The Model (Phase 4)

Onto the actual build...

The first task was to cut the apertures for the cockpit and ski wells and install the two main formers that join the rear half of the fuselage to the front section. We have a glass pre-preg fuselage structure with Nomex core and monolithic carbon pre-preg ski wells. The fuselage structure is incredibly strong... I'll demonstrate this by hitting some of the off-cuts with a hammer, it barely makes a scratch! I'll upload the video in the next few days.

To mark out the apertures I dry fitted all the internal formers and marked the position of the ski well on the inside. I then marked it out again moving inside by 20mm and at each angle change I drilled a hole. Finally joining the dots on the outside and making the cut. Once the ski wells are bonded in I'll cut back the overhang and seal the cut.

Photos are just from my a phone so apologies for the quality in places.

by Alex Jones, on Flickr

The school holidays is always a challenge... what could possibly go wrong? :)

Screenshot 2018-12-12 at 21.10.27
by Alex Jones, on Flickr

The final aperture cut to size.

by Alex Jones, on Flickr
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The job of installing the rear main former was a carful affair as it's essential this is positioned correctly. The forward fuselage former has a recess for a rubber seal. The two halves are fixed in position with large tridair anti vibration fittings allowing easy disassembly of the model for storage or transport.

by Alex Jones, on Flickr

The forward ski retraction unit is mounted on a CNC'd aluminium former. This needs to be aligned exactly or the ski retraction system when tied to the aft mechanism will not work. Lots of dry fitting and jig building before any bonding takes place! The below photo shows the forward fuselage formers dry fitted with the forward ski wells in place.

by Alex Jones, on Flickr
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The formers in the cockpit area are dry fitted at the same time. All the components are tied together through either the Keel beam or aligned with carbon tubes so they need to all be fitted at once. Some trimming was required mainly at the base due to the composite being slightly thicker than specified in this area. I also had a new keel beam cut due to accommodate the increase in thickness. Once this was done the parts slotted in well.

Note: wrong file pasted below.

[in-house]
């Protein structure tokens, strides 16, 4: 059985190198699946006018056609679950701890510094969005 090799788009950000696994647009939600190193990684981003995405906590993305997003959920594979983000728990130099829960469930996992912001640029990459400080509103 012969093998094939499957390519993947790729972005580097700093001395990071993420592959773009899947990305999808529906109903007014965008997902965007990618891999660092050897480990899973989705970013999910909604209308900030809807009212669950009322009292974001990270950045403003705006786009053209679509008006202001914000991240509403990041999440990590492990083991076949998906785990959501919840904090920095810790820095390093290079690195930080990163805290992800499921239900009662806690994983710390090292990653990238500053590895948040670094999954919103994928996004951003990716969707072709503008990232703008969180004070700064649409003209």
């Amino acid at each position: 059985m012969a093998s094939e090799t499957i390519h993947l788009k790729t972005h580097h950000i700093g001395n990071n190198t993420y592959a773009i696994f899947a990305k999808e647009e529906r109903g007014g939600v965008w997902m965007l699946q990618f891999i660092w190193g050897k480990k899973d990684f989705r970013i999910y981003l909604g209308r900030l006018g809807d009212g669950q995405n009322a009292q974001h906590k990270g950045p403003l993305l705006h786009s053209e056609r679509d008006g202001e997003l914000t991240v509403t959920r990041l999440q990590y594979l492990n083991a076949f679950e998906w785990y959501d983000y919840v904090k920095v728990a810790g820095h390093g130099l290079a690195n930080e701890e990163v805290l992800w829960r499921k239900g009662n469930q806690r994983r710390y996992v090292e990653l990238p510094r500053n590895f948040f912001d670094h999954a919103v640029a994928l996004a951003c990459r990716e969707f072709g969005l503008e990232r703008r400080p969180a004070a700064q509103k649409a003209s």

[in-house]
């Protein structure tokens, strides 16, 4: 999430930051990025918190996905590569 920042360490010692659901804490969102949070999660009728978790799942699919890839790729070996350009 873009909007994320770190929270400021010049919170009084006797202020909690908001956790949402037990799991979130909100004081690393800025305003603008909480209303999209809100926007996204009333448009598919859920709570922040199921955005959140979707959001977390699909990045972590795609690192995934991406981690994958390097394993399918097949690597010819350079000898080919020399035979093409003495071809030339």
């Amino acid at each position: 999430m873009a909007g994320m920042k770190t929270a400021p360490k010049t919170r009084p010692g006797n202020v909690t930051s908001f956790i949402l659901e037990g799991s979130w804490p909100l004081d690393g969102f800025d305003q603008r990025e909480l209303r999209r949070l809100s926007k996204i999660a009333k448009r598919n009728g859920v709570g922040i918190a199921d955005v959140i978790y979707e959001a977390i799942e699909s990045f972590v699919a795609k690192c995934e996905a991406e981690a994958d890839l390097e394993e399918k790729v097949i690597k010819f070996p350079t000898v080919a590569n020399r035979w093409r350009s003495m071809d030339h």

The large painted former you see is a 4mm thick carbon pre-preg component that creates the wet area for the forward ski retraction mechanism. I had made the wet side of this the 'A' side meaning the the moulded edge which is smooth is visible when looking into the ski well. This leaves the 'B' side which is rough and can be seen in the below picture. This needs to mimic a Stainless Steel former so I filled then cut back the B face until smooth.

by Alex Jones, on Flickr

by Alex Jones, on Flickr
Originally the front ski mechanism could not be removed which was a design oversight on my part so few modifications were required...

I added the two holes you can see so the main front ski pivots can be removed. It's essential that the mechanism can be removed especially during the build as you end up taking it in and out all the time. The white on the the end of the pivots is paint which allowed me to mark the inside of the former so I could cut the holes in the correct place. We also modified the bottom pivot component so it could be easily removed from the inside of the fuselage.

FlickR is down at the moment so I'll add some more pictures later.
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With all the parts dry fitted and fettled where required it was time to bond everything in place. As everything is interconnected it wasn't really possible to do this in stages, a few of the minor formers where left out as these could be installed afterwards but everything else had to be done in one go, so full commitment with the Hysol 9462!

A nervous 24 hours passed but thankfully all went to plan, although, I won't know if the forward ski mechansim is exactly aligned until we get the skis going up and down. The ski mechanisms have caused plenty of sleepless nights and is by far the biggest challenge as we are operating them exactly like the original aircraft....anyway I digress, back to the forward fuselage. The formers bonded in place.

by Alex Jones, on Flickr

The cockpit area will have three cameras installed for in flight video so there is nowhere to hide with regard to detail so I have bonded on 0.2mm plasticard over areas which will be visible to the cameras as a base for further detail.

by Alex Jones, on Flickr
The forward ski mechanism had to be in place during the bonding process to ensure alignment. This mechanism was put in the deployed position on a sheet of toughened glass and the fuselage was jigged level while resting on the forward mechanism. The mechanism itself is made up of Titanium, Stainless Steel and Aluminium. A picture of the finished parts assembled for the first time.

by Alex Jones, on Flickr